|Publication number||US6185139 B1|
|Application number||US 09/481,864|
|Publication date||Feb 6, 2001|
|Filing date||Jan 12, 2000|
|Priority date||Jan 12, 2000|
|Publication number||09481864, 481864, US 6185139 B1, US 6185139B1, US-B1-6185139, US6185139 B1, US6185139B1|
|Inventors||Dimitris C. Pantelakis, William L. Martino, Jr., Eric S. Powers|
|Original Assignee||Motorola, Inc.|
|Export Citation||BiBTeX, EndNote, RefMan|
|Patent Citations (6), Non-Patent Citations (1), Referenced by (15), Classifications (6), Legal Events (9)|
|External Links: USPTO, USPTO Assignment, Espacenet|
The present invention is related to integrated circuits and more particularly to a circuit and method for enabling burn-in operation on integrated circuits with an internally generated voltage supply.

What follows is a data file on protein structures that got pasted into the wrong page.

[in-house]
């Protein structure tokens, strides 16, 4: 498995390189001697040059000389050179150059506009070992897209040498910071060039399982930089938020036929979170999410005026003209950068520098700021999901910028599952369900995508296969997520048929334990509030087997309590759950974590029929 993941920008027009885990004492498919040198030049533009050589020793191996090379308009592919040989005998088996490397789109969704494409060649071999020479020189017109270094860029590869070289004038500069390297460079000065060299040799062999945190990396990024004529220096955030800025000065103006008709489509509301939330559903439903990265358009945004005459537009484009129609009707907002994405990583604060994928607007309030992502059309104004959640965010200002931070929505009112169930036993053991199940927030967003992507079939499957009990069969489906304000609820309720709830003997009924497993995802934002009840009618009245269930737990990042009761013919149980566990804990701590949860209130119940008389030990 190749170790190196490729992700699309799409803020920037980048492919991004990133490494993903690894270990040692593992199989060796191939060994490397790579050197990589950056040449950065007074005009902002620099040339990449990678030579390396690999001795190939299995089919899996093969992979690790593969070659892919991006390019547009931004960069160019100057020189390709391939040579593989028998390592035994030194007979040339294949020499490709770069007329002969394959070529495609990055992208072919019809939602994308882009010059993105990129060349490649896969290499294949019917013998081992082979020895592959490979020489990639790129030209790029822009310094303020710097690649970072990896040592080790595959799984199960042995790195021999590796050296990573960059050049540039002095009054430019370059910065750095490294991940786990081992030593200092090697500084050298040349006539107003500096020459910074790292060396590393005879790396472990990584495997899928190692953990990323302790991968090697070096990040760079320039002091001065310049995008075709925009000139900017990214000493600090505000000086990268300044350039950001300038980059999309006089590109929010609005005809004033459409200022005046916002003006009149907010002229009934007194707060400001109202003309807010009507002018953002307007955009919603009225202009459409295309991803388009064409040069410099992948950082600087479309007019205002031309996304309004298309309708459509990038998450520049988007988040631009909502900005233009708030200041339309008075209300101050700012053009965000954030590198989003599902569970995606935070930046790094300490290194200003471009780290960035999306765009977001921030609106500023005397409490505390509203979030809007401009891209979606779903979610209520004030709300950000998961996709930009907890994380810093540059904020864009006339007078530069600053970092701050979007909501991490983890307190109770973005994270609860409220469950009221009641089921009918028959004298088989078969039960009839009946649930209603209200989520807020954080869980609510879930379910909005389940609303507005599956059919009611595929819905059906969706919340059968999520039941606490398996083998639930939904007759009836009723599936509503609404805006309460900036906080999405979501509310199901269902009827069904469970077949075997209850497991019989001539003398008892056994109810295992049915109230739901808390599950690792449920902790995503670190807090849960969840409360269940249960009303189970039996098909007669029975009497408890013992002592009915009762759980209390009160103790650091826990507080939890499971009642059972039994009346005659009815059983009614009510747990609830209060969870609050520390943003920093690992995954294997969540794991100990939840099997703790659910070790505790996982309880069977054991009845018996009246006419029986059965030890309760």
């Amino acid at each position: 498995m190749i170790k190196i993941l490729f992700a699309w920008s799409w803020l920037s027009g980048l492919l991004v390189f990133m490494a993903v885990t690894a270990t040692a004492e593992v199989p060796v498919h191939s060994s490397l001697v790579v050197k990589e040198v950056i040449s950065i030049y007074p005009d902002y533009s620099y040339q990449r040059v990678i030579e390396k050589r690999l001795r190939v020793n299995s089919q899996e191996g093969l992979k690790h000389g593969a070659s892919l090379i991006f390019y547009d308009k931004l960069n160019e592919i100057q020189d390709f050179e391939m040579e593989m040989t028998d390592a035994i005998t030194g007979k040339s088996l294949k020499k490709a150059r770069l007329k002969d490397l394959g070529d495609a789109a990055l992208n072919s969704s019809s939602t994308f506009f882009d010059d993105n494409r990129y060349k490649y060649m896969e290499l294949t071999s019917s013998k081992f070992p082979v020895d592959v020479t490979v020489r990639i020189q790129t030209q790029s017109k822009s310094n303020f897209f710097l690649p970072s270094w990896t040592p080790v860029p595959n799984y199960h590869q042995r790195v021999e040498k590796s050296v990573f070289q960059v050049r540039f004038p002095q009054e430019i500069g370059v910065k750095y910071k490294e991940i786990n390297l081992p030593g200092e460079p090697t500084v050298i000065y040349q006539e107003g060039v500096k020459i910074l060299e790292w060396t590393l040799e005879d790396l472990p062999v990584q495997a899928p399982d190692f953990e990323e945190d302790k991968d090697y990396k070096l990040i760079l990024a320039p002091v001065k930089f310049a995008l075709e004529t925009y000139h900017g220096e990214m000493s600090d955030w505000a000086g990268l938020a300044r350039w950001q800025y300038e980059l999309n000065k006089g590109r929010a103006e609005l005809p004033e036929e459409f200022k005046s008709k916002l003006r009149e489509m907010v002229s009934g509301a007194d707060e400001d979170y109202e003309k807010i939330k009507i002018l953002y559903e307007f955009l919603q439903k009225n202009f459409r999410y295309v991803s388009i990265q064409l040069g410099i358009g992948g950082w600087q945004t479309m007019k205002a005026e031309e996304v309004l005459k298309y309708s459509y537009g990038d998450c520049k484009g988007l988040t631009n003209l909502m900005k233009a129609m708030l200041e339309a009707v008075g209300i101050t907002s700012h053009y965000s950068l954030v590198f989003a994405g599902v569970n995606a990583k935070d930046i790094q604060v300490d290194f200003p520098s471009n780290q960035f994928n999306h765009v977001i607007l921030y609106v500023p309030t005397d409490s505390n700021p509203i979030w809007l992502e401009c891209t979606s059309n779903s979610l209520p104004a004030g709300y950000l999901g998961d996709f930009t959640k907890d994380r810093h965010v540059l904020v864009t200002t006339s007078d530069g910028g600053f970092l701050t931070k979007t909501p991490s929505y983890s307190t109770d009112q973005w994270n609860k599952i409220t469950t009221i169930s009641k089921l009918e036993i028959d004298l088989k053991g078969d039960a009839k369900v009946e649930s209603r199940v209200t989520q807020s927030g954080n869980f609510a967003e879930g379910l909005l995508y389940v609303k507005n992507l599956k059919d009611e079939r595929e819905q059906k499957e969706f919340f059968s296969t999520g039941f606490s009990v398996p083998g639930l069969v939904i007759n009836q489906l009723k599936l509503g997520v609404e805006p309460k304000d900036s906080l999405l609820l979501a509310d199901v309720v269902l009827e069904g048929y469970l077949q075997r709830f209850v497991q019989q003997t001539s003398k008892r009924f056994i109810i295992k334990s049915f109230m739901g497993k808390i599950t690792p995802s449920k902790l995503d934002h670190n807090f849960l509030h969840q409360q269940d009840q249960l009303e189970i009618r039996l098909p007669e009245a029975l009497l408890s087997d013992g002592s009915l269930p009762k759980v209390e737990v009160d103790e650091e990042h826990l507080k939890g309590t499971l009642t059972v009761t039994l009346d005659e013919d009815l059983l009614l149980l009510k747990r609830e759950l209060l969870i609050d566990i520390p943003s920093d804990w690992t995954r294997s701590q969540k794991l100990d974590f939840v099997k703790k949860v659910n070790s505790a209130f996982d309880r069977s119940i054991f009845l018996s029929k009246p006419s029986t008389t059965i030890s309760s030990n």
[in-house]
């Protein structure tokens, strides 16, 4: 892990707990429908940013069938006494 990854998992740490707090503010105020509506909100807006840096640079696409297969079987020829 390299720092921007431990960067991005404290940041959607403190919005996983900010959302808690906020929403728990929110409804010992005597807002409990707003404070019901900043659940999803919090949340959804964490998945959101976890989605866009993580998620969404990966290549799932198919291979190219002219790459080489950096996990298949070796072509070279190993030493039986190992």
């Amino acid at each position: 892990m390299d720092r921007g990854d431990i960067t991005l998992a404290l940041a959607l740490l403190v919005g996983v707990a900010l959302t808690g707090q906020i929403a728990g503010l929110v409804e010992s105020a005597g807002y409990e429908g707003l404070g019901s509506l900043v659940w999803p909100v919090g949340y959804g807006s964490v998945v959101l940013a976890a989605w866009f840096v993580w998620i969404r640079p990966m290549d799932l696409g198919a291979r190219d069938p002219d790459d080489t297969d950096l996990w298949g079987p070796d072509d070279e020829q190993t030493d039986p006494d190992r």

Integrated circuit devices are universally prevalent in a wide variety of electronic applications. Integrated circuit manufacturers must guarantee the reliability of integrated circuit devices to meet customer demands. Reliability data is typically acquired by operating the integrated circuit devices for an extended duration to determine the lifetime of the devices. To accelerate this reliability testing process, manufacturers typically employ burn-in procedures to decrease the total time necessary to detect failures. Typically, burn-in has been achieved by simply elevating the operating voltages applied to the device. Increased operating voltages increase the stress to which the devices were subjected and accelerate any failure mechanisms to which the devices were susceptible.